So near and yet so far. After coming so close, tragically we fell at what was almost the final hurdle. And yet it had all started so well. A diplomatically adept intervention by China, the best I have ever seen by that state, set an early, positive tone. While still delivering a hard-nosed message to the European Union that wished to adhere to the future Arms Trade Treaty as a "regional integration organisation", China showed skill and good humour, even breaking into French to observe that "C'est la vie et la vie c'est ça."
The almost unbridled optimism of the early morning was, though, abruptly extinguished by an ill-timed intervention by the US, taking diplomatic naiveté to a new height by suggesting that they needed "more time". No serious, substantive objection was posed to justify this claim; only a series of drafting concerns that could have, and should have, been addressed in the remaining hours. What a sad indictment of the world's biggest arms exporter this was. Its incapacity to stay the course and negotiate an agreement that has been a decade in the making is, and should be, an embarrassment to the administration.
The breach, once made, was an open invitation to others who really didn't want an agreement, and they duly accepted it with alacrity. Russia heavily criticised the Diplomatic Conference's President, Ambassador Moritan, and called for an additional two to three weeks to conclude the negotiations. Venezuela said the document lacked balance; Cuba and Syria agreed. The trickle became a flood. So what started as a shambles, ended as a shambles. President Moritan thanked everyone and their gardener and then adopted the briefest of final reports, before accepting "full responsibility" for what was truly a personal as much as a collective failure.
Mexico intervened on behalf of more than 70 governments. He said that they believed they were "very close" to achieving their goals. They were disappointed but not discouraged. The draft treaty enjoyed the support of the overwhelming number of States as a basis for a final treaty text. Mexico reiterated the determination of these states to achieving a strong Arms Trade Treaty that would lead to a safer world for everybody.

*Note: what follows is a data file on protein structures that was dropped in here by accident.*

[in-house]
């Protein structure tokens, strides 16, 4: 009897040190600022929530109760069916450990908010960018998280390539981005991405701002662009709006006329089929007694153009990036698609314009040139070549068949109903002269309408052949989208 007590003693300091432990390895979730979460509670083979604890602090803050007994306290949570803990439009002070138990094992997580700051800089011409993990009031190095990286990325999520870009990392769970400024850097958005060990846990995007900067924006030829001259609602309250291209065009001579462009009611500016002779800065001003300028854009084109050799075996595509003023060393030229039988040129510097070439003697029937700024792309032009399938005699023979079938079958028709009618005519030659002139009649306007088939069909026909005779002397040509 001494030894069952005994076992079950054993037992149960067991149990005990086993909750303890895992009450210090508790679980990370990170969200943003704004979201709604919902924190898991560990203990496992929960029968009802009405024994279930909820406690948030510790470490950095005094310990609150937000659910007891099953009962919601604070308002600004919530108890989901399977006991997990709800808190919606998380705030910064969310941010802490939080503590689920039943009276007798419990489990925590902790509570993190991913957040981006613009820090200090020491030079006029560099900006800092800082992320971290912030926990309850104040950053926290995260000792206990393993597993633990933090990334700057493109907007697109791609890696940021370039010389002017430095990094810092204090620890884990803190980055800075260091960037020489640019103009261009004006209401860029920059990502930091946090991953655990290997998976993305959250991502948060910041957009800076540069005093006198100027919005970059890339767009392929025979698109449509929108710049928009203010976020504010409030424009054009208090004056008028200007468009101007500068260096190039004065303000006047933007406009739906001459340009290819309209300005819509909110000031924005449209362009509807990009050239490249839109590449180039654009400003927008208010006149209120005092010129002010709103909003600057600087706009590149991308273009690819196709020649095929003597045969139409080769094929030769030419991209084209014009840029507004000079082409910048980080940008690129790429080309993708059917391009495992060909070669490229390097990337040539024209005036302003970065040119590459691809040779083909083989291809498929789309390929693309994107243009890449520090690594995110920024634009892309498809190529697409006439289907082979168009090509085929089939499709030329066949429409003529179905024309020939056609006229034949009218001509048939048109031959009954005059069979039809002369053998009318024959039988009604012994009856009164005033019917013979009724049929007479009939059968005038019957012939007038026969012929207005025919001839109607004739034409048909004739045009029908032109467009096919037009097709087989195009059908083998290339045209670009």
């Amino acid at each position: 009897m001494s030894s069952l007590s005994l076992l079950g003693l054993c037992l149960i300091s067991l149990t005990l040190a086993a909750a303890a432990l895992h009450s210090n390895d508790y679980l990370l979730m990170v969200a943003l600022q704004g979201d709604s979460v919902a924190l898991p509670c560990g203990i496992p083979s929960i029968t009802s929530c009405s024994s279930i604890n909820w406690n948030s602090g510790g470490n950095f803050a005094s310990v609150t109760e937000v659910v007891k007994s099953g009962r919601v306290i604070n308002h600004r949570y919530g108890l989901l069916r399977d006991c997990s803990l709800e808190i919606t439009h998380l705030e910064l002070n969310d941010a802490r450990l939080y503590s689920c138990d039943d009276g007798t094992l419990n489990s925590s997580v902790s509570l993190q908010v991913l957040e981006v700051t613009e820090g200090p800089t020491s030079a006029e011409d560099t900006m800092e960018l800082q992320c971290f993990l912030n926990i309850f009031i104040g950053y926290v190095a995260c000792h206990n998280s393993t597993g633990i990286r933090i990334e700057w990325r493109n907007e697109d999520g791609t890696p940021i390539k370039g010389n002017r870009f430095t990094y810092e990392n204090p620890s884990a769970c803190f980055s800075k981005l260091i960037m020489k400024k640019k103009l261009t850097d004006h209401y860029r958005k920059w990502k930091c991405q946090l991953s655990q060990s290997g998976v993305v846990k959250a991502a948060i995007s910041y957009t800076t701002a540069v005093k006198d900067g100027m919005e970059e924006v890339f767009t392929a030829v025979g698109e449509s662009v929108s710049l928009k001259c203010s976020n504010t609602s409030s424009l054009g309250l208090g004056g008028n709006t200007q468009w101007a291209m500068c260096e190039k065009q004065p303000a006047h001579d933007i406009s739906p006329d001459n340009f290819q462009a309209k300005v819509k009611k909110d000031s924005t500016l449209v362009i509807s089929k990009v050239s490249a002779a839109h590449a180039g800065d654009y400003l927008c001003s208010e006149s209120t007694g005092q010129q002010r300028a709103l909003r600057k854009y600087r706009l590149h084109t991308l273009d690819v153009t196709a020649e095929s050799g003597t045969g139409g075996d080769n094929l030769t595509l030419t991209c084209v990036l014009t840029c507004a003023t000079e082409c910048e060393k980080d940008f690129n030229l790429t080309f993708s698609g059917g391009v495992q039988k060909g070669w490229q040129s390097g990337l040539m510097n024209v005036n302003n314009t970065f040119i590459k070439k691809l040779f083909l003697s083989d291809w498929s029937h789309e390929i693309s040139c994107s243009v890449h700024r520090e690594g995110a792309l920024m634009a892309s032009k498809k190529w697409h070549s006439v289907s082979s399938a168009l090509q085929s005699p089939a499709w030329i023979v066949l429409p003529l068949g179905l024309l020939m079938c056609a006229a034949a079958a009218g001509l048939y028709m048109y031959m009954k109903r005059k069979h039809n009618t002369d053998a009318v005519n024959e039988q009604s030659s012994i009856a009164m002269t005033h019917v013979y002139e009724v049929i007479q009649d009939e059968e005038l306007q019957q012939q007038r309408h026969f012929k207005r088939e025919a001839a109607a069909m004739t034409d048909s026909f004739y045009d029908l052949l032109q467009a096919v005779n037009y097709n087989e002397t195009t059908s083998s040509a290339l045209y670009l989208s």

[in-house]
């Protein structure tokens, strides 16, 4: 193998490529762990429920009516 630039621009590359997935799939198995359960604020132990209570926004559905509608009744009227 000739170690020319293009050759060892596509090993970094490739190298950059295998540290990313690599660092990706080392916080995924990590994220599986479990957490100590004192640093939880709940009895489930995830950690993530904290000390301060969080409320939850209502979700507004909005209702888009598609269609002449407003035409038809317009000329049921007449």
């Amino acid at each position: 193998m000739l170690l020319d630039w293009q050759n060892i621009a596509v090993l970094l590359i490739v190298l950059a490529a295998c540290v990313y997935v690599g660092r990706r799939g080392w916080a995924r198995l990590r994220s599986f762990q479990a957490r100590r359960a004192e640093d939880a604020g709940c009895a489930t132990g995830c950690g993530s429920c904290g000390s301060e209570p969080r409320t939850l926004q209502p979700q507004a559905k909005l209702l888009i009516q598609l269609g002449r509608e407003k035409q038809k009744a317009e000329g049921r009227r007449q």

Nigeria on behalf of the African Group called for a continuation of the process. Trinidad and Tobago expressed its "disappointment but not its dismay" at the inability to adopt a treaty today. Brazil said it was not President Moritan's fault that they had not succeeded. Côte d'Ivoire on behalf of ECOWAS regretted that the shared dream has not been fulfilled. Algeria asked for the procedure from now on, specifically with respect to the UN General Assembly. Moritan curtly noted that the final report had been adopted.
So we end without an Arms Trade Treaty. What a terrible, nay unforgivable waste of an opportunity this was. Momentum was with us. We were so very close. But the many governments that genuinely wanted an agreement and the NGOs should be proud of the progress that was made and not give in to the temptation to dwell wistfully on what might have been. In Thomas Hardy's words, "The sudden disappointment of a hope leaves a scar which the ultimate fulfillment of that hope never entirely removes." Let us strive to ensure, though, that this does not become a self-fulfilling prophecy. "Through perseverance many people win success out of what seemed destined to be certain failure", as Disraeli once told us.
So near and not so far, not so far at all. So it's just au revoir from us.